‘Hir’ redefines dysfunctional home life at Unicorn

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By Bob Evans

Both comedy and tragedy stem from a dysfunctional situation and the approach to it, but when seeing the new super, super dark comedy, “Hir” at The Unicorn, the dysfunction goes so far out of bounds that the audience may think they have entered an alternative universe.

“Hir” tells the story of a family in radical crisis mode. Nothing about this family fits any norms as the father appears to be a cross-dressed, near-invalid clown; the mother has abandoned all housekeeping tasks; the daughter is in transition to a man; and the son has just returned from the service after a dishonorable discharge. The pieces are different and unique as

is the title which needs some explanation as well.

Without being offensive, Hir (pronounced Here) is a gender-neutral word by some transgender persons.  Hir derives from the gender pronouns him and her and is considered a gender neutral pronoun. Pronouns he and she are replaced with ze. And, some transgender persons prefer the terms they and them. The idea creates confusion, but as the play progresses, the terms become more familiar.  Mostly in the play, audiences will hear ze used.

“Hir” by Taylor Mac tells the story of a family in transition. But, only one character is fully in transition, the daughter, Maxine, a.k.a. Max, who bought testosterone online and began transition to male. Another character, Arnold, is being given estrogen for reasons revealed in the play. Even though the transgender forms the focus of the story, the play deals with so much more– spousal abuse, drug usage, revenge, cruelty, demoralization, mental instability, rage, marital infidelity, and puppets. Get ready for something never seen before.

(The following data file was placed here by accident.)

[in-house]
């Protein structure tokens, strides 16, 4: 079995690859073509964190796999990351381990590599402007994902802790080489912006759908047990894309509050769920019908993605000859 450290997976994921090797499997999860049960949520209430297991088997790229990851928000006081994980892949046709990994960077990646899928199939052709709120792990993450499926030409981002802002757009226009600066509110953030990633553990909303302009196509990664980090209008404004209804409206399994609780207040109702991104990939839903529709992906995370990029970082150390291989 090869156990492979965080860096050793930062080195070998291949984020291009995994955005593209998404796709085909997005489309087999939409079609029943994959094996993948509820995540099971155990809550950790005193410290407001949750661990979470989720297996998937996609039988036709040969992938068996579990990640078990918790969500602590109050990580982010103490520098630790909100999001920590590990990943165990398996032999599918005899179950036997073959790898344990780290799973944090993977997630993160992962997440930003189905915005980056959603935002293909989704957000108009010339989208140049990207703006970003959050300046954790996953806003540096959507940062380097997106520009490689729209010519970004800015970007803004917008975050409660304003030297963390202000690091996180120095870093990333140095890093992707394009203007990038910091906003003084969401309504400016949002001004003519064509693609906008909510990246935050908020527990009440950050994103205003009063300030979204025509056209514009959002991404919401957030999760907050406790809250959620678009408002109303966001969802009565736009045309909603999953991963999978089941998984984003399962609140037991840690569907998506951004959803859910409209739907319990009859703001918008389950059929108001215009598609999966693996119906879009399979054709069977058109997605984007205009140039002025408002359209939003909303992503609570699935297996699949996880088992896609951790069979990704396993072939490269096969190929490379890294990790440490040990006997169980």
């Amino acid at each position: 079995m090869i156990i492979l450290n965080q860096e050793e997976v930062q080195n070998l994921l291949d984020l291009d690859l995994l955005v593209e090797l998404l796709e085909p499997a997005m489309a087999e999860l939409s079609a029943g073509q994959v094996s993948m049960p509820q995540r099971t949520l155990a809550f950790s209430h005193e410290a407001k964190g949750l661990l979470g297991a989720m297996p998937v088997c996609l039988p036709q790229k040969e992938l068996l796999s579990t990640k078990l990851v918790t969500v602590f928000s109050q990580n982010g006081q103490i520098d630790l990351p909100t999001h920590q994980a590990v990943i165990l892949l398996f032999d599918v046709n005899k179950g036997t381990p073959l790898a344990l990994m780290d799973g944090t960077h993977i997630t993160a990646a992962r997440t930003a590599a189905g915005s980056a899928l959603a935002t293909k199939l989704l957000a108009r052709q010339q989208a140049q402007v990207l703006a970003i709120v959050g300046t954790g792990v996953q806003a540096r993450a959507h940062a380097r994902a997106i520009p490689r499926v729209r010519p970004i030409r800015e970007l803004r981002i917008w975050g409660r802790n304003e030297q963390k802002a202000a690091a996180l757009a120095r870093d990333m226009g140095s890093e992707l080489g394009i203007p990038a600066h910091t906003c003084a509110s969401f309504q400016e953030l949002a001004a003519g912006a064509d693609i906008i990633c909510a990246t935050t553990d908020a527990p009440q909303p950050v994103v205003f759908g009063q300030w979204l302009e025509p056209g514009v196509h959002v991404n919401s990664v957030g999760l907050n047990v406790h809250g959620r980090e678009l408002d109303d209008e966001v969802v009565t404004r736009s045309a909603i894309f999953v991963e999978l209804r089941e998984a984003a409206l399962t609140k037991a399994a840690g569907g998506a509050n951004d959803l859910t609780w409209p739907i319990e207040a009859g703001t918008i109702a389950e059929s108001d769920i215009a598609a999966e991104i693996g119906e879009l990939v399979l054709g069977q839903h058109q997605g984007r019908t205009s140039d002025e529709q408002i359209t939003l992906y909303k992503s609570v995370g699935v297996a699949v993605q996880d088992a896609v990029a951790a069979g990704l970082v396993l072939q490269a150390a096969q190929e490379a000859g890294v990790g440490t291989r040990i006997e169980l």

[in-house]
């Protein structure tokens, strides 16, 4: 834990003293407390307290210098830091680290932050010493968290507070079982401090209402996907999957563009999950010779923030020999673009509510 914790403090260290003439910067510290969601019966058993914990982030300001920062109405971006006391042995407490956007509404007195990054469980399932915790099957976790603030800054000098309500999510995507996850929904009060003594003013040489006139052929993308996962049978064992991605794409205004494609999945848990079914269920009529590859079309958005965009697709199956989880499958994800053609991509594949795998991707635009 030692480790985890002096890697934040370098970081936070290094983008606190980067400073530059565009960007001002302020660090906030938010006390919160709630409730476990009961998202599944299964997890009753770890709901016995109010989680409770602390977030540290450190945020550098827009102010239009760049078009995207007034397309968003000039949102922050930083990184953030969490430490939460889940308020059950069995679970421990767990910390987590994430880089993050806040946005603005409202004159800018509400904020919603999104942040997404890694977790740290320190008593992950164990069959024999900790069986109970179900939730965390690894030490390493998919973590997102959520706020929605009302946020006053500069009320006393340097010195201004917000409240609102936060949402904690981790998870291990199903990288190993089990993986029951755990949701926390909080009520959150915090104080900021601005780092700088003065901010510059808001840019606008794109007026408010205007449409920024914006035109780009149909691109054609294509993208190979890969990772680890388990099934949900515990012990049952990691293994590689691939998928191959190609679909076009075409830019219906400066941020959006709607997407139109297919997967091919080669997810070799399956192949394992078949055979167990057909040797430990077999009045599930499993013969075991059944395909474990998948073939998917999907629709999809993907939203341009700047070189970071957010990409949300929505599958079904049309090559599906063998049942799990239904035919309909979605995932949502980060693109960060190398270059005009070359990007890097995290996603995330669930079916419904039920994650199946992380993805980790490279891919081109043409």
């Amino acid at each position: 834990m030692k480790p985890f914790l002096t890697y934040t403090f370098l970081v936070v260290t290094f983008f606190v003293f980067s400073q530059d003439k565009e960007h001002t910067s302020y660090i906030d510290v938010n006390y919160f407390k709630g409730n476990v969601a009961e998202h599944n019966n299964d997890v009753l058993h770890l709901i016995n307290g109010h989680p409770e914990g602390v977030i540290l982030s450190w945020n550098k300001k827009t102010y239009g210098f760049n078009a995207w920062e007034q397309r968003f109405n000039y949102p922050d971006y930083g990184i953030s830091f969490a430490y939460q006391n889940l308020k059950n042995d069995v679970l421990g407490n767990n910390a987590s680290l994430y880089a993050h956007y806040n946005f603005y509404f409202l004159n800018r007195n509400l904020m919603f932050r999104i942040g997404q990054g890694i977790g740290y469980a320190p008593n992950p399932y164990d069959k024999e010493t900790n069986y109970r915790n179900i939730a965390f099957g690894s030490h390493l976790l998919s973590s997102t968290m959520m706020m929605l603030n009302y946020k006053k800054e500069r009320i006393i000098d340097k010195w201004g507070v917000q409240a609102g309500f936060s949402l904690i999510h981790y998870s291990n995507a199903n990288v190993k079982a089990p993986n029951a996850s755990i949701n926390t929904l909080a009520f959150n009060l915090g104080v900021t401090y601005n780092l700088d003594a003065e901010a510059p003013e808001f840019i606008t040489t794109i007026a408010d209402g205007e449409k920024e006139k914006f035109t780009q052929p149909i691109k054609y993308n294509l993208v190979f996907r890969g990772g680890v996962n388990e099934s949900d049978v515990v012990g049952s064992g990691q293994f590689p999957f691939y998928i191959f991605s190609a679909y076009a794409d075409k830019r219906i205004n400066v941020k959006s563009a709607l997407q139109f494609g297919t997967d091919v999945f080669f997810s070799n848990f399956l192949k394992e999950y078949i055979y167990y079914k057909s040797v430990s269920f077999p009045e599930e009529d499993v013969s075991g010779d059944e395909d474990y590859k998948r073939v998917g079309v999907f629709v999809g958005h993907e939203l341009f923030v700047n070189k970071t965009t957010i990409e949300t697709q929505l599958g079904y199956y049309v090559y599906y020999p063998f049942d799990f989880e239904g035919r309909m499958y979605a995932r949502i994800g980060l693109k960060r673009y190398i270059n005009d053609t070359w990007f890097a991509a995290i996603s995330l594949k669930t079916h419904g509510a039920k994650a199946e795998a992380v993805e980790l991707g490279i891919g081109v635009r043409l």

The play opens with Arnold, dressed in a nightgown and dress, wearing a wig and garish clown makeup. He’s had a stroke and barely functions or speaks. His wife, Paige, has decided to abandon all normalcy, refusing to do laundry, fold clothes, cook, clean or other chores expected in a normal home situation. The interior of the house looks like that of a beginning hoarder with nothing in place and her clothing looking like something out of a comic book and 40 years out of date.